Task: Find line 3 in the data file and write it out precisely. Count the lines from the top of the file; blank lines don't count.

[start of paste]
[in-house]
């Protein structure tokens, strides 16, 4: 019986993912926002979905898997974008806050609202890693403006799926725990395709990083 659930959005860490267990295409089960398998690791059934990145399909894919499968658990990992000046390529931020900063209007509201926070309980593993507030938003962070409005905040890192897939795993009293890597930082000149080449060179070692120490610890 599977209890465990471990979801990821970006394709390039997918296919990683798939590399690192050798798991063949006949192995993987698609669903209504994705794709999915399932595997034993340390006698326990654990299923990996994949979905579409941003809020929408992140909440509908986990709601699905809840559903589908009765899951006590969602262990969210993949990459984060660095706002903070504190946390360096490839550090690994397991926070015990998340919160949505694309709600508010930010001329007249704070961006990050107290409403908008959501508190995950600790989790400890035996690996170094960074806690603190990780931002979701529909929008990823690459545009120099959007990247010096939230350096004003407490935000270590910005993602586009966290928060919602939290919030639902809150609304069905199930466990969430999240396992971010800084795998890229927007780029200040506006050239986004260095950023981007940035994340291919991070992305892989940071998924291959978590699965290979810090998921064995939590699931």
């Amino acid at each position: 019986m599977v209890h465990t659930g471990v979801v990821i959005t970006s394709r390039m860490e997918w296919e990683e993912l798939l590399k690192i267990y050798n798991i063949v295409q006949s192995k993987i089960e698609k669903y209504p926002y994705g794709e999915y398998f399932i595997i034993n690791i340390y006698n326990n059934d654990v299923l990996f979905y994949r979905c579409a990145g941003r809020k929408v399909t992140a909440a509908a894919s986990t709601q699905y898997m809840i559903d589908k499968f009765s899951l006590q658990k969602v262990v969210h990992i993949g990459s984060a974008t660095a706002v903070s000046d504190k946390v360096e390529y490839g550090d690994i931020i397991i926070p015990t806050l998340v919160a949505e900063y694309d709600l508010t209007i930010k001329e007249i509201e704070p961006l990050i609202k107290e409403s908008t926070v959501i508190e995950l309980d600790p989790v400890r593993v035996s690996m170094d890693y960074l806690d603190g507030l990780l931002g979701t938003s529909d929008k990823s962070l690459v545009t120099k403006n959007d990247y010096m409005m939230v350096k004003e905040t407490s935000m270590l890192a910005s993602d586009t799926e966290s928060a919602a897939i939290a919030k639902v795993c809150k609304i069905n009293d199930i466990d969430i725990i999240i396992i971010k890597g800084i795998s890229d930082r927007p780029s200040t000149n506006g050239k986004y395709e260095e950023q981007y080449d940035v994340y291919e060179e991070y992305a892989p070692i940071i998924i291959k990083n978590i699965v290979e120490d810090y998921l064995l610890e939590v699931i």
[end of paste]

């Amino acid at each position: 019986m599977v209890h465990t659930g471990v979801v990821i959005t970006s394709r390039m860490e997918w296919e990683e993912l798939l590399k690192i267990y050798n798991i063949v295409q006949s192995k993987i089960e698609k669903y209504p926002y994705g794709e999915y398998f399932i595997i034993n690791i340390y006698n326990n059934d654990v299923l990996f979905y994949r979905c579409a990145g941003r809020k929408v399909t992140a909440a509908a894919s986990t709601q699905y898997m809840i559903d589908k499968f009765s899951l006590q658990k969602v262990v969210h990992i993949g990459s984060a974008t660095a706002v903070s000046d504190k946390v360096e390529y490839g550090d690994i931020i397991i926070p015990t806050l998340v919160a949505e900063y694309d709600l508010t209007i930010k001329e007249i509201e704070p961006l990050i609202k107290e409403s908008t926070v959501i508190e995950l309980d600790p989790v400890r593993v035996s690996m170094d890693y960074l806690d603190g507030l990780l931002g979701t938003s529909d929008k990823s962070l690459v545009t120099k403006n959007d990247y010096m409005m939230v350096k004003e905040t407490s935000m270590l890192a910005s993602d586009t799926e966290s928060a919602a897939i939290a919030k639902v795993c809150k609304i069905n009293d199930i466990d969430i725990i999240i396992i971010k890597g800084i795998s890229d930082r927007p780029s200040t000149n506006g050239k986004y395709e260095e950023q981007y080449d940035v994340y291919e060179e991070y992305a892989p070692i940071i998924i291959k990083n978590i699965v290979e120490d810090y998921l064995l610890e939590v699931i």